Archive for September, 2010

“If you are going to have a marriage that lives in unity, understanding, and love, you must have a little-moment approach to your marriage. God has crafted a life for us that does not careen from huge, consequential moment to huge, consequential moment. You can probably name only two or three life-changing situations you have lived through. Every day we lay little bricks on the foundation of what our life will be. The bricks of words said, actions taken, little decisions, little thoughts, and small-moment desires all work together to form the functional edifice that is your marriage.

So, you have to view yourself as a marital mason. You are daily on the job adding another layer of bricks that will determine the shape of your marriage for days, weeks, and years to come. Things in a marriage go bad progressively. Things become sweet and beautiful progressively. The problem is that we simply don’t pay attention, and because of this we allow ourselves to think, desire, say, and do things that we shouldn’t.”

–Crossway blog–Read more here (including some helpful self-evaluation questions).

Excerpt modified from What Did You Expect? Learn more here.

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That was random #21

“We can never be happy, restful, or spiritually healthy till we become holy” – Charles Spurgeon

“I have learned to kiss the wave that strikes me against the Rock of Ages.”–Charles Spurgeon

“It’s amazing how infrequently the one thing we need the most, God’s grace, doesn’t even make the list of things we say we need.”–Paul Tripp

“We have a greater need of the Word than we do food, and greater need of prayer than we do breath. Do not faint in these disciplines!”–Paul Washer

“At conversion we enroll in the school of Christ. There is no graduation this side of heaven. It’s a pilgrimage of lifelong education.”–R. C. Sproul

“Are the things you think about more on “self” and not Christ and His Kingdom? If so, do you see anything wrong with that?”–twitter.com/iamfeeble

“The only thing man contributes to his salvation is the sin from which he needs to be saved” –W. Temple

“No case is hopeless while Christ lives!”–C.H. Spurgeon

You’re dead, he is Life. You’re weak, he is Strong. You’re guilty, he is Forgiveness. You’re a sinner, he is Righteous. He is all you need.–Paul Tripp

Teamwork: It takes many individual raindrops to create a lake!

Christian, you are deeply loved. Run to God, think about God! Your life and your daily tasks are (or can be) a pleasing offering to Him.–Paul Washer

“Never in the field of human conflict was so much owed by so many 2 so few”.–Winston Churchill on the RAF pilots during Battle of Britain. 70 years ago ths week Hitler called planned invasion off.

“The problem of the papacy is the entirety of the papacy”–Albert Mohler

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Ouch. This hurts but it’s true:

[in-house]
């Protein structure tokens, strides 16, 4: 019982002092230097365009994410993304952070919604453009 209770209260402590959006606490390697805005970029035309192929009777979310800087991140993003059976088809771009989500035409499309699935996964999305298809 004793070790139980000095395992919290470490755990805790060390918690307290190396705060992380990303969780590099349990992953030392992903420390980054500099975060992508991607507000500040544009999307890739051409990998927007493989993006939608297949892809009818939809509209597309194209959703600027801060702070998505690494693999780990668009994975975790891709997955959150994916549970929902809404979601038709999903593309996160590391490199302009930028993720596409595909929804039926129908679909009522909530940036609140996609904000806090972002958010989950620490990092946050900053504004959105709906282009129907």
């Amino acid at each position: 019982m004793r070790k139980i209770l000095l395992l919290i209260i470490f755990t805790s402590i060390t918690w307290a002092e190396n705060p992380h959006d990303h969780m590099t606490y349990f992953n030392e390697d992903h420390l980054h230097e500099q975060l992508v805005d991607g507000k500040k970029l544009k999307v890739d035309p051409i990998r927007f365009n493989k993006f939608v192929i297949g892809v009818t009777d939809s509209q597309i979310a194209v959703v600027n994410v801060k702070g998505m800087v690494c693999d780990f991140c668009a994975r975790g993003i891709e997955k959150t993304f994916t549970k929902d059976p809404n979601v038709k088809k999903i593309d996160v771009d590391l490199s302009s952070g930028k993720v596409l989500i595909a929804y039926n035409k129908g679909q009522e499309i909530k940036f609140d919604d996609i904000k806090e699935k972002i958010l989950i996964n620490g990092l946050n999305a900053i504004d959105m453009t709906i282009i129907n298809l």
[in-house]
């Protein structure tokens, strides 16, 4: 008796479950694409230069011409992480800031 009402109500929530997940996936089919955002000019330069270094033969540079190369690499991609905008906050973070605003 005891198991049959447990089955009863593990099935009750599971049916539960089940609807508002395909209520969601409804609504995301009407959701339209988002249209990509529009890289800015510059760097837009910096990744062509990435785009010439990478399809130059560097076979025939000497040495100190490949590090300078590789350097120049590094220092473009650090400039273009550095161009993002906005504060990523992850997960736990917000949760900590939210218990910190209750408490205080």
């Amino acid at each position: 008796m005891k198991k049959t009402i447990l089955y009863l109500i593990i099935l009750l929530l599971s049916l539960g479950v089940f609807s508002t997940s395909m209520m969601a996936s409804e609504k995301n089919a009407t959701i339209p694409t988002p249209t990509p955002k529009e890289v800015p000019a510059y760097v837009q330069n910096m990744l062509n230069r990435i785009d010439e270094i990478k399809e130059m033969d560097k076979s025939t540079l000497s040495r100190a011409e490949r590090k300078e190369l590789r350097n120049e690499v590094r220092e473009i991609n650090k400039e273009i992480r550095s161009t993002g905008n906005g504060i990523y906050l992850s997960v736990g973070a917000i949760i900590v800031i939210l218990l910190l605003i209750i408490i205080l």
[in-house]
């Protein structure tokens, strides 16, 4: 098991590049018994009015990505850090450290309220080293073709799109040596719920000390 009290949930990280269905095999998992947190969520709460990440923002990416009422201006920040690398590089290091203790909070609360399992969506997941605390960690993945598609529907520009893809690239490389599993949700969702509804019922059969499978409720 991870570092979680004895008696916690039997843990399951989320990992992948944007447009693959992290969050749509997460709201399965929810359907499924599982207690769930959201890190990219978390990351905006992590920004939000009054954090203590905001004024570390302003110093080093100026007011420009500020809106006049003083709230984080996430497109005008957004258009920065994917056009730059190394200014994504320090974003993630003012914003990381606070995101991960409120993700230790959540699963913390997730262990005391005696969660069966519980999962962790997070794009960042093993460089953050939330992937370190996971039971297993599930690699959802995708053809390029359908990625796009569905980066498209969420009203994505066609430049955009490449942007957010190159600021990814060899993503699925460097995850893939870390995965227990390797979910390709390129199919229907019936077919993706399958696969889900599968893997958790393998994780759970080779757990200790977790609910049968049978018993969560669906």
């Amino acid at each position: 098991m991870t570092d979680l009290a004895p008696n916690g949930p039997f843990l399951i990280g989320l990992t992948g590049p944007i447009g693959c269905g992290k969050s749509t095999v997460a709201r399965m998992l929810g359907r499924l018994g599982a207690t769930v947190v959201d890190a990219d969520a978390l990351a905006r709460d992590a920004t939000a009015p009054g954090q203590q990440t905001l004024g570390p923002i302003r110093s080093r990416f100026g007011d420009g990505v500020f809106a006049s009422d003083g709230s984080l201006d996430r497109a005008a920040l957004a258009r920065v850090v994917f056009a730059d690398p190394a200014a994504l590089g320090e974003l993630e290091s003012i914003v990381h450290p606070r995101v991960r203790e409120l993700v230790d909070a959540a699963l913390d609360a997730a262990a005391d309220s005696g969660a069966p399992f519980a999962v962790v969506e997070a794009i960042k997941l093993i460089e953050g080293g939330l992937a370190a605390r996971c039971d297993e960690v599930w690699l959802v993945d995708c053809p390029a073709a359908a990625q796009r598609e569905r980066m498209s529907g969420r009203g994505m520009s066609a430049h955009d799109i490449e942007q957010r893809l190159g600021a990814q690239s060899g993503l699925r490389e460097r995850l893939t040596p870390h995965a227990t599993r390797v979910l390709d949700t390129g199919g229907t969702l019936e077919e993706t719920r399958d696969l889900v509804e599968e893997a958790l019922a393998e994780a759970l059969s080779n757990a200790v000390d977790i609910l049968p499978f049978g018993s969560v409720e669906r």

Jesus went through all the towns and villages, teaching in their synagogues, preaching the good news of the kingdom and healing every disease and sickness. When he saw the crowds, he had compassion on them, because they were harassed and helpless, like sheep without a shepherd. Then he said to his disciples, “The harvest is plentiful but the workers are few. Ask the Lord of the harvest, therefore, to send out workers into his harvest field.”(Matthew 9:35-38)

“Why do you think Jesus would look at the crowds around him, with all their deep needs, and then turn to his disciples and tell them to pray for themselves?  The answer is humbling.  When Jesus looked at the harassed and helpless multitudes, apparently his concern was not that the lost would not come to the Father.  Instead his concern was that his followers would not go to the lost.”

David Platt, Radical: Taking Back Your Faith from the American Dream (Colorado Springs, CO: Multnomah, 2010), p. 187.

–via TA

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Happy Fall

Summer and winter and springtime and harvest, thine own good Presence to cheer and to guide!

Scenes from fall to remind us of God’s goodness!  Praise Him as you look at these stunning photos from around the world from the Big Picture.

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Rick Holland does an excellent job of  evaluating the cry for “cultural engagement” in the church of our day:

I just read Phil Johnson’s post on Pyromanics about “cultural engagement” and it got me thinking. I agree in total with what Phil has written and want to take the argument a step farther (you should read his post before continuing).

First, there is no such thing as culture in a monolithic sense. Every culture—now and throughout history—is made up of a countless number of subcultures. Just talk to any student in high school. There are cultural norms for athletes, thespians, brainiacs, druggies, gamers, even Trekkies (yes, Star Trek is still alive and well). But the most sweeping categories are simply the cool and the not-so-cool.